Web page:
“I think something’s wrong.”
“What do you mean?”
“ARI just notified me that the ship landed.”
“1, 2, and 4 didn’t notify me. Their notifications should be consistent.”
“Switch on their eyes.”
If robots had feelings, had emotions, had thoughts, then humanity would either be doomed, or blessed.
If your computer one day professed it’s love for you – How would you react?
If your car suddenly started driving itself – What would you do?
And if your toaster suddenly started insulting you – Would you still make toast with it?
And what if a group of robots found other robots?
On a small, discreet, cold planet?
1’s camera protectors slid open with a whirr, and the cold lifeless eyes started to glow a soft green light.
Next to 1, was 2, who was currently doing the same.
And next to both of them, 4, was Powering On, as well.
They were doing something us humans might call ‘waking up.’
And yet, they were doing so much more.
In the deepest corners of their hardware, they were backing up information, surveying the scene and calculating the best move, performing elaborate mathematical equations that would stump even the most wizardly math genius, and playing Call of Duty against each other.
“1 to ARI, have we landed?”
1’s voice came out as a commanding sort of monotone, the perfect voice for a leader.
ARI, (Advanced Robot Interface), had a woman’s voice. Soft, soothing, but informative and wise.
“1. 4. Should we go…outside?”
2 had a more childlike, more human voice. It fitted her, being the most human of the four robots inside the small spaceship on Planet Y.
“Performing: Going Outside.”
4. The least human. Brought along only because 1, 2, and ARI needed a more advanced super computer to come up with the most logical answers, best outcomes, and heavier weaponry.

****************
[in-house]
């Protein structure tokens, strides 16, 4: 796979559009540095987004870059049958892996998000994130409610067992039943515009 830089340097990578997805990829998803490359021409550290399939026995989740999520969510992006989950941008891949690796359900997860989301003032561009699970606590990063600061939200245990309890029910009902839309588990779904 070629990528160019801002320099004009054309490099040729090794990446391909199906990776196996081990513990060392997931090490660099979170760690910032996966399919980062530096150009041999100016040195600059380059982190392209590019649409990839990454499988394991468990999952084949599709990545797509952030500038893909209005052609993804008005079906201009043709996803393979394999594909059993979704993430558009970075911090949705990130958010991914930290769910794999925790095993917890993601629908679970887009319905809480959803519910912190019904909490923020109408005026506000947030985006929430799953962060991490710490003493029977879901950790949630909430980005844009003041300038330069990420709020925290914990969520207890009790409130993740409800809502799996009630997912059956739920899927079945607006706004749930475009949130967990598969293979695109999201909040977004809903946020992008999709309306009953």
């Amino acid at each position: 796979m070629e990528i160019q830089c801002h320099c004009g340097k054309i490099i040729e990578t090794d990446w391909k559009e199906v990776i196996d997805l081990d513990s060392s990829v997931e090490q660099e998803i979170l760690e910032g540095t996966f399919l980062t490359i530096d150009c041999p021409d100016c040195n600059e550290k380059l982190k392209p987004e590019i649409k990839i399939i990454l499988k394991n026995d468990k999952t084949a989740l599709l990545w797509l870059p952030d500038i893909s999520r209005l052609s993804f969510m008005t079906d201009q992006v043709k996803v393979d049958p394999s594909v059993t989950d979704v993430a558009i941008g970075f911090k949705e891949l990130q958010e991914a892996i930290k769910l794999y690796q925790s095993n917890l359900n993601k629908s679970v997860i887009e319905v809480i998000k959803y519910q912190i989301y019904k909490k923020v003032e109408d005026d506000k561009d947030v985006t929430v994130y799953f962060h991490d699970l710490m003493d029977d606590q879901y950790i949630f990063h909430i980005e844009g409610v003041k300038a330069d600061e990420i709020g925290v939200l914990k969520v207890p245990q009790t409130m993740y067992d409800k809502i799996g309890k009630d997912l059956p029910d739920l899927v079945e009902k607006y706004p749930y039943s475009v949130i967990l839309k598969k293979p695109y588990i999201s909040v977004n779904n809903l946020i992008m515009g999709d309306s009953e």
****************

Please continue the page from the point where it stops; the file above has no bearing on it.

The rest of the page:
The group was called Take Two.
And as 1, 2, and 3 walked out the door of the spaceship, ARI opening it for them, Mission Control back at NASA was enjoying a pizza party, and not even noticing the small malfunctions going on in the robot’s heads as the air of Planet Y seeped into their hard drives.
As their ‘eyes’ flicked about the planet, they noticed five things.
The ground was purple. Not a deep purple, more of a periwinkle. The planet had clouds. Which meant Planet Y was not as uninhabitable as the humans thought. Not only did the planet have clouds, but trees, too. The planet did not, however, have very much water. Probably only enough for a small colony of four of five humans to survive on. A group of similar looking robots were coming their way.
They sent all this information back to ARI.
“1. Do you notice anything…odd?” 2 asked, if she was a human, her palms would have started to sweat at the sight of the oncoming robots.
“Whatever do you mean, 2?”
“There are others…Like us. Up ahead.”
Deep in the far corners of 1’s hardware, his game of CoD turned off, the mathematical equations were suddenly interrupted, and his information stopped backing up.
He was now only surveying the scene.
Through new eyes.
Had gone wrong.
“We…See others like us all the time.”
“But we weren’t supposed to encounter them here. Right, 4?”